The brother-in-law of former Siddal rugby captain Nick Smith says his family have been humbled by the public response to his death.
Nick was diagnosed with Motor Neurone Disease (MND) in September last year and died on December 20, aged 38.
He was born in Halifax and lived in Lightcliffe, and worked as a management accountant at Locala in Batley.
Nick, who leaves wife of nearly 10 years Rachel and two children, Hadyn, five, and Georgia, two, played more than 400 times for Siddal - a club he’d been part of since age of eight.
More than 600 people attended his funeral last week. His brother-in-law Stephen Naylor said: “It’s been heartbreaking. I think we’re all coping as well as we can.
“Rachel’s been amazingly strong for the two little ones.
“It’s been a hard few weeks. His lasting legacy is his two beautiful children.
“No-one will ever forget him. He’ll be a Siddal legend forever. We’ll all make sure his memory is kept alive through his children.
“All the family and all his friends will always remember Nick to them and make sure they know how great their dad was.
“He was an amazing dad and husband. He would always go out of his way to help others.
“Him and Rachel met in the Coliseum in Halifax in 1997, when Nick was 17. They’ve been married 10 years and they were just the perfect couple.
“It’s testament to him how many people turned out for his funeral.
“The number of messages of support and sympathy have been overwhelming. He’d never have dreamed of that many people wanting to pay their respects to him. It was humbling to see so many people give up their time to come and say goodbye to him.”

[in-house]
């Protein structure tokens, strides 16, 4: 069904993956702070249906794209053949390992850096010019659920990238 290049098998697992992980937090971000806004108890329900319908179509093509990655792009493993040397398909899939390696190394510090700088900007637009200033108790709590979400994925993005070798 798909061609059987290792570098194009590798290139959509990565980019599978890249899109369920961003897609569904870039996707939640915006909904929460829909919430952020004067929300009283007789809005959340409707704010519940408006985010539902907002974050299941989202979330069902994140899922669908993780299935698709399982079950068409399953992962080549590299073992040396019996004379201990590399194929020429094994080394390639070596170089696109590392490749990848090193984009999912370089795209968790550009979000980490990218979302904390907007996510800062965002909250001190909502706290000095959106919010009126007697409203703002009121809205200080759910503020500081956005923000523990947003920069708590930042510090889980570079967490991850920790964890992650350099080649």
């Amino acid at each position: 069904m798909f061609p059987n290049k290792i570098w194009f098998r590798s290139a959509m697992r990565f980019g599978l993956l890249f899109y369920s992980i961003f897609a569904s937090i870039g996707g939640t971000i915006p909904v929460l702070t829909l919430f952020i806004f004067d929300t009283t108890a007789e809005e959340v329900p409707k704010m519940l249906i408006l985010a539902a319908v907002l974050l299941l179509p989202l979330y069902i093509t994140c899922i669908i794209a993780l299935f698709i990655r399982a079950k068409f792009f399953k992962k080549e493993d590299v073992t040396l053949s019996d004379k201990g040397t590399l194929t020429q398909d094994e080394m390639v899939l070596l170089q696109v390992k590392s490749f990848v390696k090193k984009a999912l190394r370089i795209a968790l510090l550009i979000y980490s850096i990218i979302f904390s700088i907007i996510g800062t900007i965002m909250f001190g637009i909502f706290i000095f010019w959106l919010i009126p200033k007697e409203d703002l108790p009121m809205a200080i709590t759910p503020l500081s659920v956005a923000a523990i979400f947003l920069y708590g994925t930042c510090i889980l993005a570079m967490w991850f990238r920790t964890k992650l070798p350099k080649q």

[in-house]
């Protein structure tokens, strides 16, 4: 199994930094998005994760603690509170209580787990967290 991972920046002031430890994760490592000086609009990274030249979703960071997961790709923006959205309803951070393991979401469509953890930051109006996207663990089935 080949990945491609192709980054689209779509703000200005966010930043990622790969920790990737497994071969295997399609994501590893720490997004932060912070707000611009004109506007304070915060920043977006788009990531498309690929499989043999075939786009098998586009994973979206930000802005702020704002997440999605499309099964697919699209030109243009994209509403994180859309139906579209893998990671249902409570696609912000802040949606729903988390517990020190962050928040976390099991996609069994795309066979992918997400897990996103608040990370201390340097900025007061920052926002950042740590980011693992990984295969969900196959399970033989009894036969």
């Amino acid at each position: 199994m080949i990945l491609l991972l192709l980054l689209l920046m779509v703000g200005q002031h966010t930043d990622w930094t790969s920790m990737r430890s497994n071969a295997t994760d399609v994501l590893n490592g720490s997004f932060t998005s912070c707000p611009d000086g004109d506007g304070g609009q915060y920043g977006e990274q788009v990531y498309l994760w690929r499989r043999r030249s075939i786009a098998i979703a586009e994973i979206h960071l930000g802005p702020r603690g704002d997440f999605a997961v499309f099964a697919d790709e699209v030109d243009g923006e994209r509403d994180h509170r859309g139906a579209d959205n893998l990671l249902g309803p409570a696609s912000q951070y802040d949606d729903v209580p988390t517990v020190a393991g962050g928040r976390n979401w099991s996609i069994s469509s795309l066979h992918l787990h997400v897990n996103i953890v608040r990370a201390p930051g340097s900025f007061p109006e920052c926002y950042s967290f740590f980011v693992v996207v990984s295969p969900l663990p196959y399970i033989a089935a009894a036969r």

Stephen says Nick’s health deteriorated far more quickly than anyone expected after he was diagnosed with MND.
“He always took care of himself, he was so fit,” Stephen said. “He was probably the fittest person I knew.
“He was diagnosed in September. Stephen Hawking has lived with the condition for 50 years but if you look at the figures, over a third of people who are diagnosed with it die within a year of getting it.
“It is so brutal, and Nick clearly had a particularly aggressive form of it because within three months of the diagnosis he was struggling to speak and feed himself.
“We started a fundraising campaign when he was diagnosed and had a big fundraiser at The Shay on November 26, and about 250 people came down.
“We raised tens of thousands of pounds to support Nick and the family, which was incredible and showed how much he was loved and respected.
“There were lots of things he couldn’t do within the house so we needed some equipment to help him.
“Nick was there and he stayed for four or five hours. But after that he went downhill quickly.
“On the Sunday before he died he had a bad chest and was taken into hospital, developed pneumonia and just couldn’t fight it.
“Once you’re diagnosed you know it’s life-shortening but none of us expected we’d have just three months.
“I struggle to think of a crueller disease. How it impacts people who are so fit and healthy one minute and then six months later, can’t communicate or eat.
“It’s devastating, just horrific. You must feel trapped in your own body and it was horrible to see.”
Stephen has sent his own research about MND to Calder Valley MP Craig Whittaker, who has promised to raise the issue with the Health Secretary.
“Because it’s so rare and people don’t live very long with it, it’s hard to research,” Stephen added.
“Most GPs will probably never see a case of it during their career.
“We want to raise awareness about what it is, the impact it has and we think there should be more research into it.
“We were fundraising for the Motor Neurone Disease Research Centre in Sheffield at Nick’s funeral.
“Nick had been there a week before he died and they were going to help with special collars and things like that.
“We know so little about it. There’s no real treatment, certainly no cure and we don’t really know how it happens.
“They don’t think it’s hereditary but there does seem to be some correlation between sports people and the condition.
“We need to know more about it, what causes it and find ways of treating it.
“We also need to do more to support those who are diagnosed with it.
“There is a misconception that people live with it, but in most cases they don’t.”